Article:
Jul 30, 2016 07:45 AM EDT
College Condo? Dorm Or House? What You Need To Do For Your College Student
In the United States, many young Americans are gearing up for college but there is one necessity that even parents are looking into before they get shipped off to face college campus life.
Parents need to find out if they want their child to stay inside the school or invest in another type of real estate. Is the investment in a condominium even worth the risk?
Aside from a college or university tuition, the cost of living is also something parents and future graduates consider. Living in a college dorm can rack up an average of $10,138 to $11,516 every year - just for a room and board. With that same amount, reports indicated that you can get the same deal in buying a condo instead.
Are you now considering to have your young adult live in a condo during the duration of college life? Not all parents can make this move but some do buy their children a small home or a condo to live in while they are studying in college.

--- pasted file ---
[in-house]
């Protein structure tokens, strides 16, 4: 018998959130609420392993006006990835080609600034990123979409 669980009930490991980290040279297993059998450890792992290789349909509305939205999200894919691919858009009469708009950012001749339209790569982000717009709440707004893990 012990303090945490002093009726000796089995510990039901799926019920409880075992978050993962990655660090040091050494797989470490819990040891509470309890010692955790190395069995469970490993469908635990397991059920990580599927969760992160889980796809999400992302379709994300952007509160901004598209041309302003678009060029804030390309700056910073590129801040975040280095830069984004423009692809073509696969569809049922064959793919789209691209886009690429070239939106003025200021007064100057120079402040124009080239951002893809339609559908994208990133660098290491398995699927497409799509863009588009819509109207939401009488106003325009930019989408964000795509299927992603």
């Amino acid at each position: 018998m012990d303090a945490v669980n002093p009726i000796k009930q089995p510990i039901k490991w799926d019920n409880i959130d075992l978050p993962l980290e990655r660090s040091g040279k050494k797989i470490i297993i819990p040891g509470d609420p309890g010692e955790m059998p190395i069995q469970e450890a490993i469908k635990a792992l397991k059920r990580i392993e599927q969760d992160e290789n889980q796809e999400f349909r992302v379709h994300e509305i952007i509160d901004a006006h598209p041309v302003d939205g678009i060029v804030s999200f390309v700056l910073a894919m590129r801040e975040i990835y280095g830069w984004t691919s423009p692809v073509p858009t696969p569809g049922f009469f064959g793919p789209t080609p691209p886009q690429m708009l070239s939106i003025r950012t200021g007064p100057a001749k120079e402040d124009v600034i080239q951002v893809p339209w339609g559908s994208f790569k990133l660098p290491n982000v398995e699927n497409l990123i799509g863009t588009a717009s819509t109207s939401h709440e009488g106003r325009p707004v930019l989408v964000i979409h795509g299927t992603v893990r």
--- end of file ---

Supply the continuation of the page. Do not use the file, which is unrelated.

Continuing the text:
On paper, it's a lovely strategy," says Beth V. Walker, a certified college planning specialist with the College Funding Coaches and a financial planner with The Wealth Consulting Group in Colorado. That is what Real Estate US News talks about.
Before you say "Yes," find out the risks first. Such as if your student decides to drop out and transfer after a year, what will happen to the condo? Realistically, 4-6 years in college is a short time for a real estate investment. The future of the market is unknown. "You're talking about a lot of capital in a four-year period of time, or today's world maybe six."
If a condo is not within your sights, look out for a single-family home instead that is near the city center. Or maybe buy a rental property as another investment plan. Buying a condo could be an option but with the high cost of education, it is wise to check on how to better invest your money when it comes to real estate.
Check out this video of UCLA's college dorm room and see if this fits you and your kids' needs:
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